How the world’s electricity supplies would need to change by 2050 to try to limit the rise in global temperatures to no more than 2 degrees. International Energy AgencyCC BY
Click to enlarge


While the axing of so many renewable and low-emission programs was predicted, it is significant. The Australian government cuts to programs driving greater renewable and low-emission energy use come just as we’re being advised to do precisely the opposite by global experts.

As Renew Economy has reported, this week a new report from the traditionally conservative International Energy Agency (of which Australia is a member) shows that the world’s electricity mix needs to switch from 68% fossil fuels now to at least 65% renewables by 2050, if we’re hoping to limit the rise in global temperatures to no more than 2 degrees this century.

All eyes on the target

After this budget, all eyes will be on the Renewable Energy Target (RET) review now underway.

At risk are up to 18,400 additional renewable energy jobs and A$14.5 billion of investment, on top of the A$20 billion already invested under the RET scheme. Public submissions on the renewable review close this Friday at 5pm AEST.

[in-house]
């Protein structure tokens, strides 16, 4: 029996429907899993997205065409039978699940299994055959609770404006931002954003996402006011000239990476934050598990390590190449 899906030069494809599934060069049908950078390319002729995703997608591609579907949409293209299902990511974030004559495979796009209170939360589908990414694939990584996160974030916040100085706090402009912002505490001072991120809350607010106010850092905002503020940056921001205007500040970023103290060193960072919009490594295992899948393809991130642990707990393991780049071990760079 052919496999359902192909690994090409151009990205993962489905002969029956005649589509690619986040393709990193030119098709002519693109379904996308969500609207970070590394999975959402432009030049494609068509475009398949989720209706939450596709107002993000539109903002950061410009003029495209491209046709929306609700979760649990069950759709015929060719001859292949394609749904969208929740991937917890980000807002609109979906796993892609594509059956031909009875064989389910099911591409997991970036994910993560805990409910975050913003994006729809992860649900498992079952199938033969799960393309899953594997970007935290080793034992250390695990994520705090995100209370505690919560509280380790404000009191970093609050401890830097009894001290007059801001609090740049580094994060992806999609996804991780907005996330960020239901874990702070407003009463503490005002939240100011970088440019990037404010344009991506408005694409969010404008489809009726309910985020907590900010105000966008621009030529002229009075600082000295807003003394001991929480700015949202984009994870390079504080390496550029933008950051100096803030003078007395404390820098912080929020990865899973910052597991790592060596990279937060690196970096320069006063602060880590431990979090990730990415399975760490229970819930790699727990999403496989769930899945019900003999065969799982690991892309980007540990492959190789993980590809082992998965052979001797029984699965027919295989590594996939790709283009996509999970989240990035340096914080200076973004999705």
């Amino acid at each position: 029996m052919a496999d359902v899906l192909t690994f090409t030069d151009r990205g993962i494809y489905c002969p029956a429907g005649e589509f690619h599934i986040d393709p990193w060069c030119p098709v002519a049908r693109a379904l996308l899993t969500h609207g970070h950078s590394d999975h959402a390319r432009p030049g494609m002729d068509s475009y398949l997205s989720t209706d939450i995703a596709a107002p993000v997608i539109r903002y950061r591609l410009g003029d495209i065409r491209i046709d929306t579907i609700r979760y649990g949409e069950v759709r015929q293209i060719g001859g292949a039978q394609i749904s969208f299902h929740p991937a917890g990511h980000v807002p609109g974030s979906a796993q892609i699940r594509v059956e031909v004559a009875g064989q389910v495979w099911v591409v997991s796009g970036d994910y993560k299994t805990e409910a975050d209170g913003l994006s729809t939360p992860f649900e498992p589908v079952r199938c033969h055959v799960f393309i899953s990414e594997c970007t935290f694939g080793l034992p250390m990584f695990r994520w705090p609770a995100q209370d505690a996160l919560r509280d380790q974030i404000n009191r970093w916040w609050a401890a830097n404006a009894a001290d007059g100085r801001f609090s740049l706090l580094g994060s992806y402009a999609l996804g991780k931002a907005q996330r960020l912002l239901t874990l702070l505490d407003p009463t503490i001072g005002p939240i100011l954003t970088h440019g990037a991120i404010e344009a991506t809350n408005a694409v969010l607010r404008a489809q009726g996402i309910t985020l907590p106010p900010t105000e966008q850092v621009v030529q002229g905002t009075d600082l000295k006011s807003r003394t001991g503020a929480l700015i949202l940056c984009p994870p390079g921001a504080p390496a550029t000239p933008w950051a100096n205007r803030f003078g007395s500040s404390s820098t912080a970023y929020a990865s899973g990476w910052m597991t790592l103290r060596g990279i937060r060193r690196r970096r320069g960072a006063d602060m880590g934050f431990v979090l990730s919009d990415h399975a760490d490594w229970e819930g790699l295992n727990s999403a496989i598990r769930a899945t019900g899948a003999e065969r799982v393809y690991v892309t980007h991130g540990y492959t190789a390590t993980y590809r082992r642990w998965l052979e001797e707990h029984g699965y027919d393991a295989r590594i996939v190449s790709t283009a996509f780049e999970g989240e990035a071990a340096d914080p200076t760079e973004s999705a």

There is room to improve the Renewable Energy Target, as I’ll explain. But after this budget, it’s now the last major remaining piece of federal government policy that supports ongoing investment.

As for big power generators’ calls for it to be cut back to a “true” 20% target by 2020 – that’s a stunning reversal from their past position. And I know, because I was there.

Will lobbyists get what they want again?

The Renewable Energy Target has traditionally had bipartisan political support, as a policy started by the Coalition and expanded under Labor. It’s led to A$20 billion of investment, while reducing the greenhouse intensity of the Australian economy and positioning us for future economic success.